A Few Surprises in San Francisco v. Sheehan

This week, the Court decided San Francisco v. Sheehan, which involved a confrontation between police and a mentally ill woman whom they repeatedly shot. The assumed facts are a bit harrowing—the plaintiff had chased two officers out of her room by threatening to kill them with a kitchen knife—but the case ended up deciding somewhat less than expected. Instead of answering a major issue under the Americans with Disabilities Act, the Court dismissed that question presented. And instead of opining on the Fourth Amendment, the Court found that the officers were protected by qualified immunity. Below are a few comments on the case’s unexpected aspects.

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An equitable result in Henderson v. United States

Over at SCOTUSBlog, I have an opinion analysis for Henderson v. United States.

Here’s how it starts:

After oral argument, the outcome in Henderson v. United States wasn’t really in doubt. The entire Court had expressed skepticism of the idea that a firearm owner convicted of a felony couldn’t lawfully sell his weapons on the open market, or transfer them to an independent third party. Today, in a crisp eight-pager by Justice Elena Kagan, the Court unanimously ruled in favor of the firearm owner. Along the way, the Court ironed out some significant legal wrinkles. Of special note, the Court clarified that felons can be entitled to the benefits of equity in federal court.

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Talking about Standing in Zivotofsky & Robins

Over at PrawfsBlawg, I’ve posted a conversation between Steve Sachs, Chris Walker, and myself on standing issues in Zivotofsky and Robins. The conversation was prompted by Will Baude’s NYT column on the subject. If you check it out, please feel free to add your own comments!

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“Argument analysis: Debating excessive force in the pre-trial setting”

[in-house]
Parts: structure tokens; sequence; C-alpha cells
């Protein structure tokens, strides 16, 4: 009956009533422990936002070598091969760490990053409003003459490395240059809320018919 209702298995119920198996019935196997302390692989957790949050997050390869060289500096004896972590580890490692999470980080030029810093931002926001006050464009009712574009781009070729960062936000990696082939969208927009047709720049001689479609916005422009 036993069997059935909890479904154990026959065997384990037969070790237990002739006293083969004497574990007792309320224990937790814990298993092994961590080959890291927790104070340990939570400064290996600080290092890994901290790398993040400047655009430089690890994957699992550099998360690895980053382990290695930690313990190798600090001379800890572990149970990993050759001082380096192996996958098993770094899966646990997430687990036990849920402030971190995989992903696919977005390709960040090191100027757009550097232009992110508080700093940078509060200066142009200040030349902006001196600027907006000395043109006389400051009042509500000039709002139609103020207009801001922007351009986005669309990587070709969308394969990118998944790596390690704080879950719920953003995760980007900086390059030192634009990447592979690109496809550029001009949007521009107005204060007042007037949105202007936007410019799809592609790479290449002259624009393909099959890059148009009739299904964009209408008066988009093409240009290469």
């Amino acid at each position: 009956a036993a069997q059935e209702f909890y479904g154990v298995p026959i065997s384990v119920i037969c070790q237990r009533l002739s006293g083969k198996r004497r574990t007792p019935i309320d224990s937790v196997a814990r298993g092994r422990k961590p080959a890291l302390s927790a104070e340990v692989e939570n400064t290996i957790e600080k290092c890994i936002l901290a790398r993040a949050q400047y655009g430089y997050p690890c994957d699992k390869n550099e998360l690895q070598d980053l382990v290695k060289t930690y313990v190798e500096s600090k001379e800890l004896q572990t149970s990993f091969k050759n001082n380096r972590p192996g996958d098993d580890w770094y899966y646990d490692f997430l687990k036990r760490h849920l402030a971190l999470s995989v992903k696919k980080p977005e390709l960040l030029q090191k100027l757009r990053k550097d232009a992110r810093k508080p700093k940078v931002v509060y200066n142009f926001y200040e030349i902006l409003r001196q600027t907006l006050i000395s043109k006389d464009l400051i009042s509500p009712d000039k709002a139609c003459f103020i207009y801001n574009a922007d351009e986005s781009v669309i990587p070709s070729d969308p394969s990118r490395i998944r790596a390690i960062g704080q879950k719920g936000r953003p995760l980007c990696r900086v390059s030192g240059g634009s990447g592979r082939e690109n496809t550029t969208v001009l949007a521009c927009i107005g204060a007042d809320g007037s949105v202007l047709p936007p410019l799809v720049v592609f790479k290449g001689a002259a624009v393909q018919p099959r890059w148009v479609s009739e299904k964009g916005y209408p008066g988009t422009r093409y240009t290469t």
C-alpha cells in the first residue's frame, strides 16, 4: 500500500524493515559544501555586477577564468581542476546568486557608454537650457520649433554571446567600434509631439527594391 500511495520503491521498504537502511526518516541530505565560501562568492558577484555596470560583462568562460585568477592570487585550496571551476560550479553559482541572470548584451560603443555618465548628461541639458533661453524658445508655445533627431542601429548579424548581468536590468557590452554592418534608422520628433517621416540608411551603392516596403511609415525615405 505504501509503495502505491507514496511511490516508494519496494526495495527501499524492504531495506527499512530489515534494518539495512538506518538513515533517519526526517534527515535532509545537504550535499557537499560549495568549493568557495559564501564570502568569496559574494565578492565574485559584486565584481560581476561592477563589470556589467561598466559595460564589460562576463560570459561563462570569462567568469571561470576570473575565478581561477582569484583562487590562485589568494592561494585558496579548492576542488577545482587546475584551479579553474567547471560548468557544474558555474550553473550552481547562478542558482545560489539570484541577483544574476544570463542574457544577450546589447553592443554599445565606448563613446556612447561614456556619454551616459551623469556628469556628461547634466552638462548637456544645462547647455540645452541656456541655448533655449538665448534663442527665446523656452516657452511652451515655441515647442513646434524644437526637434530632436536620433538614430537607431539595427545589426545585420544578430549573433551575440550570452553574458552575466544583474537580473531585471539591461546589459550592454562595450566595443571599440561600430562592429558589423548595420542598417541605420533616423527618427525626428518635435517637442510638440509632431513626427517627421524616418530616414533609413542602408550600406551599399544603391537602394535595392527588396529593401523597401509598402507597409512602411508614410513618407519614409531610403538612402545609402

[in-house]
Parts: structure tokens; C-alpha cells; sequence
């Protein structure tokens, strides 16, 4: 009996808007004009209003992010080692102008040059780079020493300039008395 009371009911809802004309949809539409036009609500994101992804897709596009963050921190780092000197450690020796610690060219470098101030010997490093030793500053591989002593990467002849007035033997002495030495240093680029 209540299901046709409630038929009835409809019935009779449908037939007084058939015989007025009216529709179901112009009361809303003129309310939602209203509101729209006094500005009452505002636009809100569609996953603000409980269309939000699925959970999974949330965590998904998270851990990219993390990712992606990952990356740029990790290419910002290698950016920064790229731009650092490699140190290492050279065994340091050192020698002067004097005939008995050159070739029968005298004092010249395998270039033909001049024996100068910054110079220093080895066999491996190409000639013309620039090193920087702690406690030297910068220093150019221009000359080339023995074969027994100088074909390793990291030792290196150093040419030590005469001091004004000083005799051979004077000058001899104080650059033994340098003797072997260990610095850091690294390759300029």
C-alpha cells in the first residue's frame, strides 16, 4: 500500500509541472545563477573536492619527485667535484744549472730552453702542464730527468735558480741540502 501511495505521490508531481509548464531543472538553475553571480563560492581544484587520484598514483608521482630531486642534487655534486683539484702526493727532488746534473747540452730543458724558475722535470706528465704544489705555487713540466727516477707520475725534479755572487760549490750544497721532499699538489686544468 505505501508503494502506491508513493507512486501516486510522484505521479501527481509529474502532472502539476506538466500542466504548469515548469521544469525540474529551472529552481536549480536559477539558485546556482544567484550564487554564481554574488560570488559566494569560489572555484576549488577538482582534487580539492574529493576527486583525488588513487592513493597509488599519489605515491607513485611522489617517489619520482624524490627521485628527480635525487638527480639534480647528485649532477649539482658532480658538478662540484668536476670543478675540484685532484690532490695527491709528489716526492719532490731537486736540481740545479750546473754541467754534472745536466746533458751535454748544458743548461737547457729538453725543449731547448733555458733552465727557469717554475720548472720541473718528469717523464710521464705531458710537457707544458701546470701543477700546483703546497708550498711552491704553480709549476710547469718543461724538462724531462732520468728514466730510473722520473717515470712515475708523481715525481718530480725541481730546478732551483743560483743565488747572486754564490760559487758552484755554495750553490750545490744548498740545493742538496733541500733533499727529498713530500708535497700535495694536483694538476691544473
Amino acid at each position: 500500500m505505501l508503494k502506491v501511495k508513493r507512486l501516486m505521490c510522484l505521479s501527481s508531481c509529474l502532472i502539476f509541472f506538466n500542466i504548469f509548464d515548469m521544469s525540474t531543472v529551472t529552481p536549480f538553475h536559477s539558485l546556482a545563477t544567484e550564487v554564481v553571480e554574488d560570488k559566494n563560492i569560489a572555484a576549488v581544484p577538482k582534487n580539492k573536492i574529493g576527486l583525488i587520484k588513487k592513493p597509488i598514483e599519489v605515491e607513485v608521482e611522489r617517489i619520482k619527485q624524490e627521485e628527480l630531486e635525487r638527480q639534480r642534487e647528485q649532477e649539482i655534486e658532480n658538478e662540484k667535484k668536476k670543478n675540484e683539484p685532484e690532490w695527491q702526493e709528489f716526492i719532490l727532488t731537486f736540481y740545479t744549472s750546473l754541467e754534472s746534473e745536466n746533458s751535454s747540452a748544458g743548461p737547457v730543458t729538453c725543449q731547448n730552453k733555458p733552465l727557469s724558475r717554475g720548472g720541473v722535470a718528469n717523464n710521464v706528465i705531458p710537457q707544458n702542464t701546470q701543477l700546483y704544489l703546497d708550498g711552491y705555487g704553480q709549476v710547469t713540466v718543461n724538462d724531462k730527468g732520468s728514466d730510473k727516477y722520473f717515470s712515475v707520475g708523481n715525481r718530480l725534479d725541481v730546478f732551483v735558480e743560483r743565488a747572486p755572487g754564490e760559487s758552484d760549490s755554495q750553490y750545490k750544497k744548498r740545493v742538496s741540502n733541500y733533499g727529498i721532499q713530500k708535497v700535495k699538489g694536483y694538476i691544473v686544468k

Below is the start of my SCOTUSBlog argument analysis from today:

Today, the Court heard argument in Kingsley v. Hendrickson, a case about excessive force claims raised by pre-trial detainees. The basic question is whether a subjective or objective standard should govern these claims, but the Court spent a significant amount of the argument just trying to identify the practical ramifications of this choice. At times, it seemed that the Court was trying to choose between clarifying the fundamental principles in this area and simply dispensing with the case at hand on narrow doctrinal grounds. At the end of the argument, the result seemed uncertain.

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“Argument preview: Pre-trial detainees and excessive force in jail”

Here’s the start of my SCOTUSBlog preview of Kingsley v. Hendrickson:

Kingsley v. Hendrickson will be the Court’s next word on the law of excessive force. The case focuses on the relatively narrow question of what should happen when pre-trial detainees bring excessive-force claims against jail officers, but it’s impossible for the Court to answer that question without thinking about excessive force more broadly. In short, the issue before the Court is whether excessive-force claims brought by pre-trial detainees should be governed by the standard applicable to free people on the street, or instead by a standard like the one applicable to convicted criminals in prison.

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Johnson Argument on Vagueness—and Plea Bargaining?

Today the Supreme Court held argument on whether the residual clause of the Armed Career Criminal Act is vague, not vague, or subject to a saving construction. Early on, Justice Alito asked a question that I think is at the heart of the case–namely, “whether the statute is unconstitutionally vague or whether this Court’s interpretations of the statute create the basis for a vagueness argument?” Or, as I’ve put it before, Who made a vague law vague? (For his part, Justice Alito seemed skeptical that “a statute [can] be vague simply because this Court messes it up.”)

In this post, I will set aside the main vagueness debate to highlight a surprising aspect of the argument: the Chief Justice’s concern about prosecutorial overreaching during plea bargaining. This issue is becoming a theme for the Chief—and could have important implications.

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The Irony of Justice Stevens’s Immunity Amendment

Justice Stevens is one of the most famous and persistent critics of the Supreme Court’s broad view of state sovereign immunity. So it was no surprise when his 2014 book Six Amendments proposed a constitutional amendment on this subject. Yet there is something quite surprising about Stevens’s proposal: if read according to its terms, it might not have any significant effect at all. Exploring this possibility turns out to be an interesting way of testing our intuitions about text and purpose in this area.

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